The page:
Background: A serum-based enzyme immunoassay (EIA) employing MAb-PAM4 demonstrates high specificity and sensitivity for detection of advanced pancreatic carcinoma (PC). We are currently exploring use of the immunoassay as a means to detect early-stage PC, as well as detection of nascent disease progression or relapse during routine post-treatment follow-up. We now also report initial results that provide correlation of serum PAM4-antigen levels with responses to radiolabeled PAM4 therapy.

Methods: The PAM4-based EIA was employed for detection and quantitation of antigen in the serum of pancreatic carcinoma patients with known stage of disease (N=68). An additional 11 patients with stage-4 disease who participated in an ongoing phase-1b clinical trial to evaluate the combination of 90Y-hPAM4 IgG, (clivatuzumab tetrexate) radioimmunotherapy with low-dose, radiosensitizing, gemcitabine (Gem) were also examined. Serum specimens from this latter group were collected at baseline prior to treatment, at the end of the 4-week treatment cycle, and again at 4 weeks post-treatment (week 8 from baseline), when a CT scan was performed to determine tumor response.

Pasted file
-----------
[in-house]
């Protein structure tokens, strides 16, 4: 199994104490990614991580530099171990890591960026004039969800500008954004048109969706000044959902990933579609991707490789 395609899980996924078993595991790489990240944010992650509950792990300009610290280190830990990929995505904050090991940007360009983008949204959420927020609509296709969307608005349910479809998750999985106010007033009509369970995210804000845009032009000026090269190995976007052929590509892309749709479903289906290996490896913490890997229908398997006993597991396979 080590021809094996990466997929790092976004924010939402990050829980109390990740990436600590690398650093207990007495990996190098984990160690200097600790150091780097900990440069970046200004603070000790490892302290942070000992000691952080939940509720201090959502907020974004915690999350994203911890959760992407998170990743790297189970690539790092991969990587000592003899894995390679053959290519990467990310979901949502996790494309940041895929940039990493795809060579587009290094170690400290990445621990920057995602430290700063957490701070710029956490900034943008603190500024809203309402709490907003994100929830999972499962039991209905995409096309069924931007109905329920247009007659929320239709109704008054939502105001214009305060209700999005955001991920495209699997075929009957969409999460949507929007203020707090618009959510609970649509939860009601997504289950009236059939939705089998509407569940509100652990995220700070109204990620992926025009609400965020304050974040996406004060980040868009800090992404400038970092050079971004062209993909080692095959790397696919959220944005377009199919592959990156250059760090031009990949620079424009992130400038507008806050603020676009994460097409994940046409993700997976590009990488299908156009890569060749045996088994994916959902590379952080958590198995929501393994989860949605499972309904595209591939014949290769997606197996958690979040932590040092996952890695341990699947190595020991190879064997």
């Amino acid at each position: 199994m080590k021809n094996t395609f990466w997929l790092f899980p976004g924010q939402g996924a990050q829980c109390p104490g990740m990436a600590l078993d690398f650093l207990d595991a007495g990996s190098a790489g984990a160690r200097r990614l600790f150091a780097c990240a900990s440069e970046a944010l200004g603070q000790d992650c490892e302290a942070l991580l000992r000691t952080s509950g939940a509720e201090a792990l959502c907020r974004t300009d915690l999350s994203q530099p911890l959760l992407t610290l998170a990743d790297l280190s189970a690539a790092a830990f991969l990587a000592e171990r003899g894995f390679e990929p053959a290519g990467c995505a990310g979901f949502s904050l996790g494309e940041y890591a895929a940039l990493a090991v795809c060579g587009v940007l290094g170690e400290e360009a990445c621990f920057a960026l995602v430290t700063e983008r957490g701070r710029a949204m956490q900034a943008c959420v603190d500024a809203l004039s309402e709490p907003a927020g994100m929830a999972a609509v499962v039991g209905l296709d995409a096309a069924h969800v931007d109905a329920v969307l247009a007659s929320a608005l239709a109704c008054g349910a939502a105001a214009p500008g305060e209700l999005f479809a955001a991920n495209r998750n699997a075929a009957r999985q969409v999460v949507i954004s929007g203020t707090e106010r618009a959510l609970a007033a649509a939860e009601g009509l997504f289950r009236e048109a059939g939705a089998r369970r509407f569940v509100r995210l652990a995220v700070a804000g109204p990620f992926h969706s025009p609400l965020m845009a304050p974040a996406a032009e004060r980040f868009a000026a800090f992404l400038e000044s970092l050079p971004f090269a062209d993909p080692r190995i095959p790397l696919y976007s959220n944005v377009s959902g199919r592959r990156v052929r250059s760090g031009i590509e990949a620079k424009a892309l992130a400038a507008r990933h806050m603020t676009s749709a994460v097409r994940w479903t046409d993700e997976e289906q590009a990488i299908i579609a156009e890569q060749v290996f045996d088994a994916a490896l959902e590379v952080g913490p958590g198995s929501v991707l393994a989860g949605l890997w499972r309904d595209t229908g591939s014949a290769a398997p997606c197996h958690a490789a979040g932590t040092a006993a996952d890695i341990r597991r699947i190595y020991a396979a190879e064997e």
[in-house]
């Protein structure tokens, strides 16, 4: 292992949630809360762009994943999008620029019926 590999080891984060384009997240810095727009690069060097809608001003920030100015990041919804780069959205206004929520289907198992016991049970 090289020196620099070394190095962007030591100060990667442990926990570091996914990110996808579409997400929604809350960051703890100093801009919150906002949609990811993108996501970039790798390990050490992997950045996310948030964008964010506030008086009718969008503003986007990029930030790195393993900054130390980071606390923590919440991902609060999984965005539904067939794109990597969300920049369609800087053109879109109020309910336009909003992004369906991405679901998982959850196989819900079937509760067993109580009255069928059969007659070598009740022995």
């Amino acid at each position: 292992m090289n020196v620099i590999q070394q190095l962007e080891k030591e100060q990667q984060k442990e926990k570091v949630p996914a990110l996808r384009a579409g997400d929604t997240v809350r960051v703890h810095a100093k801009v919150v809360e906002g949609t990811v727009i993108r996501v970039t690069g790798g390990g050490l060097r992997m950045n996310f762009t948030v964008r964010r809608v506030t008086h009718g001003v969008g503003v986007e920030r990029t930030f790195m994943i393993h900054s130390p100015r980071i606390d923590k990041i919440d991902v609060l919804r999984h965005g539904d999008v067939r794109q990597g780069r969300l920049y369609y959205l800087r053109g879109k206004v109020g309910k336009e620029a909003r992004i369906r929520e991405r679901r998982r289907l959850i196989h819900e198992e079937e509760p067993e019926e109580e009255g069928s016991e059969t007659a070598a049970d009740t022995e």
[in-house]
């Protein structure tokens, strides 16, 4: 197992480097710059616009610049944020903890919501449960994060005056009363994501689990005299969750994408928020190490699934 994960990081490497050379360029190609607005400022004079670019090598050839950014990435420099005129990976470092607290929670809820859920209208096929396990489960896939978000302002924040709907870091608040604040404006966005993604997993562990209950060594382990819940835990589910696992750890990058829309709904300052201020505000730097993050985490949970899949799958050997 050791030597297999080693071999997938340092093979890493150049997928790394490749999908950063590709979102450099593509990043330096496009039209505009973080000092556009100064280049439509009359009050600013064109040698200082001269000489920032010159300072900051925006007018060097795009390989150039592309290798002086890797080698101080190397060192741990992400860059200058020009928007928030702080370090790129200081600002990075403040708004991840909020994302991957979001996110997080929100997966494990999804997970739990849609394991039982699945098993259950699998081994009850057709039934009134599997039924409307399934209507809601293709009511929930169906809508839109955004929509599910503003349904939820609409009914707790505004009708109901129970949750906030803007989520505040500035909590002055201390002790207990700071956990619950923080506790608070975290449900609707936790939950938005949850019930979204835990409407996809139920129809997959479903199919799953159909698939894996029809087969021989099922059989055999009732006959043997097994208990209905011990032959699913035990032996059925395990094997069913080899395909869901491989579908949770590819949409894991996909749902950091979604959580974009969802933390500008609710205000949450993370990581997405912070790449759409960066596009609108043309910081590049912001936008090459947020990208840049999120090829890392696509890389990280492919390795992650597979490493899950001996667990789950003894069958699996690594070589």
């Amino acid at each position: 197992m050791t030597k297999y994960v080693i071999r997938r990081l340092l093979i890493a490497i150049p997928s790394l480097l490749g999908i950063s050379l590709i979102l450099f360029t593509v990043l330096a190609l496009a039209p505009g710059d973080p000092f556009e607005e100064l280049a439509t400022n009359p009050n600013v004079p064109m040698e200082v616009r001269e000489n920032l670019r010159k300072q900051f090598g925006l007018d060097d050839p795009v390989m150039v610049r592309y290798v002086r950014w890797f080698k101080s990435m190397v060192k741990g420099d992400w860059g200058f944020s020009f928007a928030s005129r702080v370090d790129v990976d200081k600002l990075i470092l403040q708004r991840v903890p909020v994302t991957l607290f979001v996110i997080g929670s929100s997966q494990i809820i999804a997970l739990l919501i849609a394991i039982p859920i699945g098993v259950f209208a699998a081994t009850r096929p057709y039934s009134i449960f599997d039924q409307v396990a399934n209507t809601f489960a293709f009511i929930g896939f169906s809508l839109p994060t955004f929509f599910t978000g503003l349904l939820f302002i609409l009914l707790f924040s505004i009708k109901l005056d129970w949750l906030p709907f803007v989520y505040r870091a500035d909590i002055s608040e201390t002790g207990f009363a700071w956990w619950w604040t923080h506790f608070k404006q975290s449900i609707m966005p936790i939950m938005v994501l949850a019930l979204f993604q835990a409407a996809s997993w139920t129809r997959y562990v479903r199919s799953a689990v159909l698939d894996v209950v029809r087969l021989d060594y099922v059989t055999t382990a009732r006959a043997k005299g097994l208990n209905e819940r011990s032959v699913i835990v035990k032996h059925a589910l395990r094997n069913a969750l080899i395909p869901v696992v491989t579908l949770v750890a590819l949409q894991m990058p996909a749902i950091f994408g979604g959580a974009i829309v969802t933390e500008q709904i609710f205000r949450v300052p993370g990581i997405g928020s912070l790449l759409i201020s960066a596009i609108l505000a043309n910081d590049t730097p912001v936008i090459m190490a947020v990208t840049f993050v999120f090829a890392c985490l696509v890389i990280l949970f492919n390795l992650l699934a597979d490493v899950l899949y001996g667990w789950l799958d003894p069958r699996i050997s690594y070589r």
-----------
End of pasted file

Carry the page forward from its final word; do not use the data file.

Results: Overall, the sensitivity of the immunoassay for detection of PC was 81%, with a 5% false-positive rate for the healthy volunteers (N=19). When examined by stage of disease, sensitivity rates were 91%, 86% and 62% for stages 3/4 advanced disease, stage-2, and stage-1 PC, respectively. For those patients who had treatment with 90Y-hPAM4 + Gem, a decrease in antigen levels greater than 40%, observed at the end of the treatment cycle (4 weeks), with sustained decline in the antigen levels at the 8-week post-treatment evaluation, provided presumptive evidence of tumor response, either stable disease (SD, N=2) or partial response (PR, N=5) by CT RECIST criteria. None of the patients with progressive disease (N=4) had a sustainable decrease in serum levels of PAM4-antigen, whereas all of the responders did. The median decrease in serum PAM4-mucin levels at the 8-week follow-up evaluation timepoint was 54% (range: 47% - 98% decrease), with a median tumor response (only SD and PR responders) being a decrease in tumor size of 37% (range: 46% decrease to 4% increase), from a baseline median primary tumor size of 10.0 cm (range 2.6 - 12.1 cm).

Conclusions: These results suggest that the PAM4-based immunoassay should be further evaluated for use in the detection of early pancreatic carcinoma, as well as to evaluate tumor response to therapy. (Supported in part by grant CA096924 from the NIH.)

Citation Format: {Authors}. {Abstract title} [abstract]. In: Proceedings of the 101st Annual Meeting of the American Association for Cancer Research; 2010 Apr 17-21; Washington, DC. Philadelphia (PA): AACR; Cancer Res 2010;70(8 Suppl):Abstract nr 4622.